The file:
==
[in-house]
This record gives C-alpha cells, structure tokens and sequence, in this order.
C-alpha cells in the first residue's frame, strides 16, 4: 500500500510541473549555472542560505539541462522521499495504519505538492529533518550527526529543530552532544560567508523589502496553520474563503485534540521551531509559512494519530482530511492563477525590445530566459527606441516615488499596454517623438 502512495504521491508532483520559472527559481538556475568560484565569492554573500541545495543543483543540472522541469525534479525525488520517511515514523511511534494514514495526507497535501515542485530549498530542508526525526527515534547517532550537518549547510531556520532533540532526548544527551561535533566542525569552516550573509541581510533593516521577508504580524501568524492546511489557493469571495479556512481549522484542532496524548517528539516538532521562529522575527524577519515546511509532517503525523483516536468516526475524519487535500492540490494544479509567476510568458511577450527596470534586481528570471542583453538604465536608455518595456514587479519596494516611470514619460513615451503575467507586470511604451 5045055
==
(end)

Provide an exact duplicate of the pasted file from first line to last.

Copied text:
[in-house]
This record gives C-alpha cells, structure tokens and sequence, in this order.
C-alpha cells in the first residue's frame, strides 16, 4: 500500500510541473549555472542560505539541462522521499495504519505538492529533518550527526529543530552532544560567508523589502496553520474563503485534540521551531509559512494519530482530511492563477525590445530566459527606441516615488499596454517623438 502512495504521491508532483520559472527559481538556475568560484565569492554573500541545495543543483543540472522541469525534479525525488520517511515514523511511534494514514495526507497535501515542485530549498530542508526525526527515534547517532550537518549547510531556520532533540532526548544527551561535533566542525569552516550573509541581510533593516521577508504580524501568524492546511489557493469571495479556512481549522484542532496524548517528539516538532521562529522575527524577519515546511509532517503525523483516536468516526475524519487535500492540490494544479509567476510568458511577450527596470534586481528570471542583453538604465536608455518595456514587479519596494516611470514619460513615451503575467507586470511604451 5045055